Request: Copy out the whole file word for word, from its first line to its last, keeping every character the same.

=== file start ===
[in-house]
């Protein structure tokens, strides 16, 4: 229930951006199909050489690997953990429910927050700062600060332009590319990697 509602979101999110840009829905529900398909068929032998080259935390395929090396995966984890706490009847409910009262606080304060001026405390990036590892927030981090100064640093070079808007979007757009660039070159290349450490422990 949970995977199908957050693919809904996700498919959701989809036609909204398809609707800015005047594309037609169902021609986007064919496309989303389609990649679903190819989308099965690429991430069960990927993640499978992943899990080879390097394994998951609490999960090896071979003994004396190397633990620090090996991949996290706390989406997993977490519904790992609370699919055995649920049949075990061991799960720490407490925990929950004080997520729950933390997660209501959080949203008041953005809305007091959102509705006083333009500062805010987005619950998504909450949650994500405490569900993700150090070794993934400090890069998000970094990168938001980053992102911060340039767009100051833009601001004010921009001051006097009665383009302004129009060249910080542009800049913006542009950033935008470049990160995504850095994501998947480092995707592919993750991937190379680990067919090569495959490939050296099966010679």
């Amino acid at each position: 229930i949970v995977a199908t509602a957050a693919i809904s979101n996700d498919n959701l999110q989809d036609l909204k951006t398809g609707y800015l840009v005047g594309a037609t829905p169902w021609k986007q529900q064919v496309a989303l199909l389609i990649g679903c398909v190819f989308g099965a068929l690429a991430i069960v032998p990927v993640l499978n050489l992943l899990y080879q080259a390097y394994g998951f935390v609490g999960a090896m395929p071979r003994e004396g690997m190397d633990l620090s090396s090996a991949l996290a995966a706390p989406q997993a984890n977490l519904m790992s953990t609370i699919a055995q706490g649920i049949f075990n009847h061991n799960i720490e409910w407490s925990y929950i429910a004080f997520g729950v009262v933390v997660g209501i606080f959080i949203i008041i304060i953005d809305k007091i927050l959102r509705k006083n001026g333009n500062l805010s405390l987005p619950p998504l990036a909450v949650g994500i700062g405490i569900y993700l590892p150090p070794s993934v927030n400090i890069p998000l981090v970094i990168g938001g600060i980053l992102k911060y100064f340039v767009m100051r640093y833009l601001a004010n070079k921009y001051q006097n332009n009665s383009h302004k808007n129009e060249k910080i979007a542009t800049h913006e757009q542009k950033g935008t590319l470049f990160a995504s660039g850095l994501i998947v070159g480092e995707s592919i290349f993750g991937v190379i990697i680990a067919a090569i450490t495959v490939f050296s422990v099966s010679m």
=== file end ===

[in-house]
């Protein structure tokens, strides 16, 4: 229930951006199909050489690997953990429910927050700062600060332009590319990697 509602979101999110840009829905529900398909068929032998080259935390395929090396995966984890706490009847409910009262606080304060001026405390990036590892927030981090100064640093070079808007979007757009660039070159290349450490422990 949970995977199908957050693919809904996700498919959701989809036609909204398809609707800015005047594309037609169902021609986007064919496309989303389609990649679903190819989308099965690429991430069960990927993640499978992943899990080879390097394994998951609490999960090896071979003994004396190397633990620090090996991949996290706390989406997993977490519904790992609370699919055995649920049949075990061991799960720490407490925990929950004080997520729950933390997660209501959080949203008041953005809305007091959102509705006083333009500062805010987005619950998504909450949650994500405490569900993700150090070794993934400090890069998000970094990168938001980053992102911060340039767009100051833009601001004010921009001051006097009665383009302004129009060249910080542009800049913006542009950033935008470049990160995504850095994501998947480092995707592919993750991937190379680990067919090569495959490939050296099966010679």
């Amino acid at each position: 229930i949970v995977a199908t509602a957050a693919i809904s979101n996700d498919n959701l999110q989809d036609l909204k951006t398809g609707y800015l840009v005047g594309a037609t829905p169902w021609k986007q529900q064919v496309a989303l199909l389609i990649g679903c398909v190819f989308g099965a068929l690429a991430i069960v032998p990927v993640l499978n050489l992943l899990y080879q080259a390097y394994g998951f935390v609490g999960a090896m395929p071979r003994e004396g690997m190397d633990l620090s090396s090996a991949l996290a995966a706390p989406q997993a984890n977490l519904m790992s953990t609370i699919a055995q706490g649920i049949f075990n009847h061991n799960i720490e409910w407490s925990y929950i429910a004080f997520g729950v009262v933390v997660g209501i606080f959080i949203i008041i304060i953005d809305k007091i927050l959102r509705k006083n001026g333009n500062l805010s405390l987005p619950p998504l990036a909450v949650g994500i700062g405490i569900y993700l590892p150090p070794s993934v927030n400090i890069p998000l981090v970094i990168g938001g600060i980053l992102k911060y100064f340039v767009m100051r640093y833009l601001a004010n070079k921009y001051q006097n332009n009665s383009h302004k808007n129009e060249k910080i979007a542009t800049h913006e757009q542009k950033g935008t590319l470049f990160a995504s660039g850095l994501i998947v070159g480092e995707s592919i290349f993750g991937v190379i990697i680990a067919a090569i450490t495959v490939f050296s422990v099966s010679m």